With Christmas and with life, how happy or satisfied we feel can depend on two relative factors: our expectations and reality (or more precisely our perception of that reality).
Public speakers and performers understand this. You can sell more tickets by promising more than you can deliver, but that’s not the secret to pleasing and satisfying your audience.
Tell them what to expect, deliver it and give them even more. Exceed their expectations.
But don’t give them everything you’ve got. If you want repeat customers, leave them wanting more.
The key to Christmas disappointment is to have expectations that are not likely to be met. If as a child you hope for that one special present (and nothing else), you’ll be unhappy when it’s not under the tree.
If as a parent or partner shopping and planning for picture-perfect holiday celebrations, you’ll be disappointed if things don’t turn out as well as you had hoped or after putting all that thought into the perfect gift, you didn’t get the reaction you expected.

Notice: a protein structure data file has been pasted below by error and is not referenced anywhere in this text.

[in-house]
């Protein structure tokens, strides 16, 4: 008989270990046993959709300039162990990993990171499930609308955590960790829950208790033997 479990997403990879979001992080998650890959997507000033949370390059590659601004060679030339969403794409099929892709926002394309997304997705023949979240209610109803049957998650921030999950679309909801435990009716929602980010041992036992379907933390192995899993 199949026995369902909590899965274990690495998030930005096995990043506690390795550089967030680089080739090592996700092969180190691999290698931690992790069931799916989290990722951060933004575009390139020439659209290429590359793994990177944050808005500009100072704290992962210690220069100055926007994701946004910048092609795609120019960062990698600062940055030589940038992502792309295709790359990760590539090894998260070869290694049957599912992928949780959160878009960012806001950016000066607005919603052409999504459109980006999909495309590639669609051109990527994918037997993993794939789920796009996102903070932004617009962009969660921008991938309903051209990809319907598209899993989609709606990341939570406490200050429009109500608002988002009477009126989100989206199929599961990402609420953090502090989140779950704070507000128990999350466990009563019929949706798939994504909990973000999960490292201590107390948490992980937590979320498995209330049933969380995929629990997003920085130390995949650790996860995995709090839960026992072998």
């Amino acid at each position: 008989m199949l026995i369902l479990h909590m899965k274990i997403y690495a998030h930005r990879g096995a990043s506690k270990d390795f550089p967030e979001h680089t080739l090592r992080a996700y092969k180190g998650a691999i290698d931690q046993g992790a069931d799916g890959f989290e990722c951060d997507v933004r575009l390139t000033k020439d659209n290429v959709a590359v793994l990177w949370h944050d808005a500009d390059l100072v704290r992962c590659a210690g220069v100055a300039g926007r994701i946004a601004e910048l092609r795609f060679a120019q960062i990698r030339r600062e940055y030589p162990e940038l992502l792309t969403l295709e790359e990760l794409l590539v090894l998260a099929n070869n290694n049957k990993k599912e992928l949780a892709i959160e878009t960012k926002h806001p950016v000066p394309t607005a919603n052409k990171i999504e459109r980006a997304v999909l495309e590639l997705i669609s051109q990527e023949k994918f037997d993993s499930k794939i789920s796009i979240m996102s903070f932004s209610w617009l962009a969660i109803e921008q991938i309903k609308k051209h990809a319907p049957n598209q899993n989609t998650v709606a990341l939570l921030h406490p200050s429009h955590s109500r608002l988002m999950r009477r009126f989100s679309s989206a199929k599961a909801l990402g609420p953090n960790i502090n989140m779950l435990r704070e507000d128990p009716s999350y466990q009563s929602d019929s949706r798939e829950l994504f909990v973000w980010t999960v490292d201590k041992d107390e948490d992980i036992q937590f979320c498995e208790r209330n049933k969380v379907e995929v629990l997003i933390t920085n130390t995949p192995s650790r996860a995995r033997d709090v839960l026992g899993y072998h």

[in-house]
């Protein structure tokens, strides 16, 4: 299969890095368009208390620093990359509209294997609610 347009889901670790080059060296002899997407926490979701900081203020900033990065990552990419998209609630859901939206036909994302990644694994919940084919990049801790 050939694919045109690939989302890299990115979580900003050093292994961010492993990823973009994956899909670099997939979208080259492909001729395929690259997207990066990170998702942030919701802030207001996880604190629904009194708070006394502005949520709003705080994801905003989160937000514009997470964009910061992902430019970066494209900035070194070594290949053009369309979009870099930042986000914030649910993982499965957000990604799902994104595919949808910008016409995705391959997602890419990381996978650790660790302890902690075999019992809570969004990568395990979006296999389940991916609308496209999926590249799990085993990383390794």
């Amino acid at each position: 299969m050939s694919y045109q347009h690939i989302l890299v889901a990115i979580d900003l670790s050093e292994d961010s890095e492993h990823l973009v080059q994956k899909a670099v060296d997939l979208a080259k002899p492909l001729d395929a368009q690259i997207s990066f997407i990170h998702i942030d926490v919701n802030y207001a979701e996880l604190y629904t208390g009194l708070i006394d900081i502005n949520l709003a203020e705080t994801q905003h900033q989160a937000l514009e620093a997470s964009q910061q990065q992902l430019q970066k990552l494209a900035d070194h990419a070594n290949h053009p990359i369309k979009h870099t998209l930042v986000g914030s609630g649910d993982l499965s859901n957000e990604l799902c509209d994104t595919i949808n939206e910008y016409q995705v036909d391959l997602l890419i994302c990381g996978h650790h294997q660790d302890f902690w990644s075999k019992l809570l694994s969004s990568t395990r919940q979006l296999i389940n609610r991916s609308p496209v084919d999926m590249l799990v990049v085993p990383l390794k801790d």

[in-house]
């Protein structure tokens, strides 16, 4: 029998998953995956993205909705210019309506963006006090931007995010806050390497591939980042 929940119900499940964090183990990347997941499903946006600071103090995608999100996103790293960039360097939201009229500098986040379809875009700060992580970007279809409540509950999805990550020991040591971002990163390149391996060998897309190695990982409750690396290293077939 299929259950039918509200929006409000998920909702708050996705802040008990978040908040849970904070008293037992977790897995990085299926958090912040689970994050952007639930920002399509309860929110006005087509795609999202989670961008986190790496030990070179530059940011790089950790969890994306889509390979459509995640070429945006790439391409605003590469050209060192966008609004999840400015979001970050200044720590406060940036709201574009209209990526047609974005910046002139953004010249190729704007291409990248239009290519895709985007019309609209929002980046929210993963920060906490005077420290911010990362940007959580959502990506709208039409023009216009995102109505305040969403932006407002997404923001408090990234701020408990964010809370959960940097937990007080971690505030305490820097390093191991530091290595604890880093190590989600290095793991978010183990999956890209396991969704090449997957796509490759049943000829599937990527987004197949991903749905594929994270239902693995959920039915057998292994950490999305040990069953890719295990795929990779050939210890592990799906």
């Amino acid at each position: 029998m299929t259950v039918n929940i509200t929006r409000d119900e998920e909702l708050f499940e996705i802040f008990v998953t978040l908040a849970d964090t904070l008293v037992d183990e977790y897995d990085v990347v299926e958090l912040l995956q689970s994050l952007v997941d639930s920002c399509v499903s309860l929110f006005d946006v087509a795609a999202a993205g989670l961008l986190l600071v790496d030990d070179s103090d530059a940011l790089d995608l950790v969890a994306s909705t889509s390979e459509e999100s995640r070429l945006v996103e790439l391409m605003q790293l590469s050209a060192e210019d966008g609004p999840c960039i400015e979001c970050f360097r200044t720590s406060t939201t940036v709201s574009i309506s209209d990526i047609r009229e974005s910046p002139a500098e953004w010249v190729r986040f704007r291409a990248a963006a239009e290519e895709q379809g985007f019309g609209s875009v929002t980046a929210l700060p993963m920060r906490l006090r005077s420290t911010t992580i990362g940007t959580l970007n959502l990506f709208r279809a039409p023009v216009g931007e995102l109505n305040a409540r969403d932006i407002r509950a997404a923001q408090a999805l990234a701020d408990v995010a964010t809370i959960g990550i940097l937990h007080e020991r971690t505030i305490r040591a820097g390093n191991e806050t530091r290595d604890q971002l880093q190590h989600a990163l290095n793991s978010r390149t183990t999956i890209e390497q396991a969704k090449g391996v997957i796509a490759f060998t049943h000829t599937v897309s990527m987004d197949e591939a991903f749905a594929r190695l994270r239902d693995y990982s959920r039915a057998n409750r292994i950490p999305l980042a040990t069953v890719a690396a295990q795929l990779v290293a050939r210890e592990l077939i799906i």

This doesn’t mean we need to lower our expectations for the holidays and in life to the point of pessimism. We can still have positive expectations, but they can be tempered by the realization that though events may not unfold exactly as we plan, we will appreciate the good that we get.
The key is flexibility – to surrender our tight control and rigid expectations, to be open to the unexpected gifts we are given. You may not end up with the picture perfect partner of your fantasies, but you may be blessed by someone who loves you just the way you are.
You may not live the life of which you once dreamt, but you can appreciate the joy of opportunities, experiences and relationships beyond your wildest expectations – the greater reality you had not imagined.
If you look at the good that you have – and make the most of it, your life will exceed your expectations.